Positive Analysis

the use of theories and models to predict the impact of a choice. What is?

Normative Analysis

addresses issues from the perspective of What ought to be?

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THE ECONOMIST AS POLICY ADVISOR

When economists are trying to explain the world, they are scientists.
When economists are trying to change the world, they are policy advisors.

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WHY ECONOMISTS DISAGREE


They may disagree about the validity of alternative positive theories about how the world works. They may have different values and, therefore, different normative views about what policy should try to accomplish.

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Model 1: The Circular Flow

MARKETS FOR GOODS AND SERVICES Firms sell Goods Households buy and services sold Revenue

Spending Goods and services bought

FIRMS Produce and sell goods and services Hire and use factors of production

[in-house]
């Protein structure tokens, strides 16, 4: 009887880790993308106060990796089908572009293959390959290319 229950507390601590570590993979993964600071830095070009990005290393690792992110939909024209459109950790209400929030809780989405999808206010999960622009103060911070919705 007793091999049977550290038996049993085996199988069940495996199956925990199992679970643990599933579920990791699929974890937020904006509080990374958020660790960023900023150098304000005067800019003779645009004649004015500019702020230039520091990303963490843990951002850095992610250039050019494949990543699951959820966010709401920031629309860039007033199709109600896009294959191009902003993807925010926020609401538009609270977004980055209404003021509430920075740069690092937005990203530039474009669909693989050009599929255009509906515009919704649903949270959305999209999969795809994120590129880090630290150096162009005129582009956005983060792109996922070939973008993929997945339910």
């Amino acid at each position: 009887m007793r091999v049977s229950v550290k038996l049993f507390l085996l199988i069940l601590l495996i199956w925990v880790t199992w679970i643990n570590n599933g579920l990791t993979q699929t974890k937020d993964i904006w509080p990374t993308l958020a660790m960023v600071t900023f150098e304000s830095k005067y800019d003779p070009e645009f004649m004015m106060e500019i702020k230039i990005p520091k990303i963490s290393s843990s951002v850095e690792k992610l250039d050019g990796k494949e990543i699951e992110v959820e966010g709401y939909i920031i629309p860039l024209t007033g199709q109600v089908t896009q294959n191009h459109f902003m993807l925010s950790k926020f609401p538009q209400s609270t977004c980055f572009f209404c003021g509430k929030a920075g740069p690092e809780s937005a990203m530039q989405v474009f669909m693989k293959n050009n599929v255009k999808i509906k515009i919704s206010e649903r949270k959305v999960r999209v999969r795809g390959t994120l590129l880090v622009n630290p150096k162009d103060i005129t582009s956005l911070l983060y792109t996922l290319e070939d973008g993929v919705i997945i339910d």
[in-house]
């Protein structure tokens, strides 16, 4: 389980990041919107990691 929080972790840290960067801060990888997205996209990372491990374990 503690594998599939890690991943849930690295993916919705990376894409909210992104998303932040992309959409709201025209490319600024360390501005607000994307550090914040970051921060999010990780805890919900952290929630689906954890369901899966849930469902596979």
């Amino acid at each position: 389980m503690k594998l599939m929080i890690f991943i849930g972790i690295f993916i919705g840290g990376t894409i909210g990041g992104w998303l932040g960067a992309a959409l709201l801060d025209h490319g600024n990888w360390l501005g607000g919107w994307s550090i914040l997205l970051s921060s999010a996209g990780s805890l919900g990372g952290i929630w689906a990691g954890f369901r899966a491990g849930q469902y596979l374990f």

HOUSEHOLDS Buy and consume goods and services Own and sell factors of production

Factors of production Wages, rent, and profit

MARKETS FOR FACTORS OF PRODUCTION Households sell Firms buy

Labor, land, and capital Income = Flow of inputs and outputs = Flow of dollars

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Model 2: The Production Possibilities Frontier


Sacks of Rice

3,000 2,200 2,000 A

B Production possibilities frontier

1,000

300

600 700

1,000

Quantity of Cars
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Main branches of economics

Macroeconomics deals with the functioning


of the whole economy

Microeconomics focuses on individuals such


as households and firms.

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Supply & Demand: How Markets Work


Focus on households and firms - how they make economic choices Supply and Demand Modern microeconomics is about Supply, Demand, and Market Equilibrium.

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What Is a Market?
A market is a group of buyers and sellers of a particular good or service.

The terms supply and demand refer to the behavior of people . . . as they interact with one another in markets.